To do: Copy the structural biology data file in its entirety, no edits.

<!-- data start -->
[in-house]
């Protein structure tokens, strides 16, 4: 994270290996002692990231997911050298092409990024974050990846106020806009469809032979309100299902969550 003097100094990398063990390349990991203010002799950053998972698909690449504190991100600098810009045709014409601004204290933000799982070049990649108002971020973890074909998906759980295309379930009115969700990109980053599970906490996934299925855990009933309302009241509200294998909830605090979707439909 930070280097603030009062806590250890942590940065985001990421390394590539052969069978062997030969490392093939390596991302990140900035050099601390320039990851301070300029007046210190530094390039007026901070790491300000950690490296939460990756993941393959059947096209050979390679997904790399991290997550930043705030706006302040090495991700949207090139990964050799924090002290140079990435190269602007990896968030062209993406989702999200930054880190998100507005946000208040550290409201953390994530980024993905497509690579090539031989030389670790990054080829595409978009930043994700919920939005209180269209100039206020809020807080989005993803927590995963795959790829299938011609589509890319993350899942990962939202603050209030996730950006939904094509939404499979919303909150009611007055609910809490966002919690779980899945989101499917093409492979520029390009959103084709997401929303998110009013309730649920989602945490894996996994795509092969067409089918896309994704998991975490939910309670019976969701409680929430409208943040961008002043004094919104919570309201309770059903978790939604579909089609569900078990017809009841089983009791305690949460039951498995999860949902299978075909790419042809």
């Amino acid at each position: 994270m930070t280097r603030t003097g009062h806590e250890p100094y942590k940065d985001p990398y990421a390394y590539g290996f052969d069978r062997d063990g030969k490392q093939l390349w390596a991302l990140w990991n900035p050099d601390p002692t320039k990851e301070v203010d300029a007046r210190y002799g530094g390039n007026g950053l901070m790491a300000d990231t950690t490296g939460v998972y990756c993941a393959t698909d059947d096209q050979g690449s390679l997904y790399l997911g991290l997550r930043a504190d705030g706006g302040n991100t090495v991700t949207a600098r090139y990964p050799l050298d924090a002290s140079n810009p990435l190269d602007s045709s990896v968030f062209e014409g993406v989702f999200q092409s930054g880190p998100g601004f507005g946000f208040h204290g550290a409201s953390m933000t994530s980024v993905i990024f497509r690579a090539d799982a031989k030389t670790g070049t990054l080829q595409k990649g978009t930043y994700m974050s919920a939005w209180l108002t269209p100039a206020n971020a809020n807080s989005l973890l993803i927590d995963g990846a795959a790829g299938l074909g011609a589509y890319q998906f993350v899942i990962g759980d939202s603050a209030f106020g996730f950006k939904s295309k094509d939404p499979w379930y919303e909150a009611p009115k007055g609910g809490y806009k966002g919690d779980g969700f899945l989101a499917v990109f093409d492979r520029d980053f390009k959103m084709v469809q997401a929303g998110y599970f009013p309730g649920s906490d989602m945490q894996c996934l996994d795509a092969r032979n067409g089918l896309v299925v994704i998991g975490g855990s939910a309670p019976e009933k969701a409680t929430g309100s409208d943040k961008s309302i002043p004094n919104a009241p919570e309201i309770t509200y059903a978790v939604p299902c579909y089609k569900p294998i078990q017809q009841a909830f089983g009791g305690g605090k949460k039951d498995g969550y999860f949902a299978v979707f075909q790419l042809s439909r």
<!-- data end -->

[in-house]
């Protein structure tokens, strides 16, 4: 994270290996002692990231997911050298092409990024974050990846106020806009469809032979309100299902969550 003097100094990398063990390349990991203010002799950053998972698909690449504190991100600098810009045709014409601004204290933000799982070049990649108002971020973890074909998906759980295309379930009115969700990109980053599970906490996934299925855990009933309302009241509200294998909830605090979707439909 930070280097603030009062806590250890942590940065985001990421390394590539052969069978062997030969490392093939390596991302990140900035050099601390320039990851301070300029007046210190530094390039007026901070790491300000950690490296939460990756993941393959059947096209050979390679997904790399991290997550930043705030706006302040090495991700949207090139990964050799924090002290140079990435190269602007990896968030062209993406989702999200930054880190998100507005946000208040550290409201953390994530980024993905497509690579090539031989030389670790990054080829595409978009930043994700919920939005209180269209100039206020809020807080989005993803927590995963795959790829299938011609589509890319993350899942990962939202603050209030996730950006939904094509939404499979919303909150009611007055609910809490966002919690779980899945989101499917093409492979520029390009959103084709997401929303998110009013309730649920989602945490894996996994795509092969067409089918896309994704998991975490939910309670019976969701409680929430409208943040961008002043004094919104919570309201309770059903978790939604579909089609569900078990017809009841089983009791305690949460039951498995999860949902299978075909790419042809």
């Amino acid at each position: 994270m930070t280097r603030t003097g009062h806590e250890p100094y942590k940065d985001p990398y990421a390394y590539g290996f052969d069978r062997d063990g030969k490392q093939l390349w390596a991302l990140w990991n900035p050099d601390p002692t320039k990851e301070v203010d300029a007046r210190y002799g530094g390039n007026g950053l901070m790491a300000d990231t950690t490296g939460v998972y990756c993941a393959t698909d059947d096209q050979g690449s390679l997904y790399l997911g991290l997550r930043a504190d705030g706006g302040n991100t090495v991700t949207a600098r090139y990964p050799l050298d924090a002290s140079n810009p990435l190269d602007s045709s990896v968030f062209e014409g993406v989702f999200q092409s930054g880190p998100g601004f507005g946000f208040h204290g550290a409201s953390m933000t994530s980024v993905i990024f497509r690579a090539d799982a031989k030389t670790g070049t990054l080829q595409k990649g978009t930043y994700m974050s919920a939005w209180l108002t269209p100039a206020n971020a809020n807080s989005l973890l993803i927590d995963g990846a795959a790829g299938l074909g011609a589509y890319q998906f993350v899942i990962g759980d939202s603050a209030f106020g996730f950006k939904s295309k094509d939404p499979w379930y919303e909150a009611p009115k007055g609910g809490y806009k966002g919690d779980g969700f899945l989101a499917v990109f093409d492979r520029d980053f390009k959103m084709v469809q997401a929303g998110y599970f009013p309730g649920s906490d989602m945490q894996c996934l996994d795509a092969r032979n067409g089918l896309v299925v994704i998991g975490g855990s939910a309670p019976e009933k969701a409680t929430g309100s409208d943040k961008s309302i002043p004094n919104a009241p919570e309201i309770t509200y059903a978790v939604p299902c579909y089609k569900p294998i078990q017809q009841a909830f089983g009791g305690g605090k949460k039951d498995g969550y999860f949902a299978v979707f075909q790419l042809s439909r």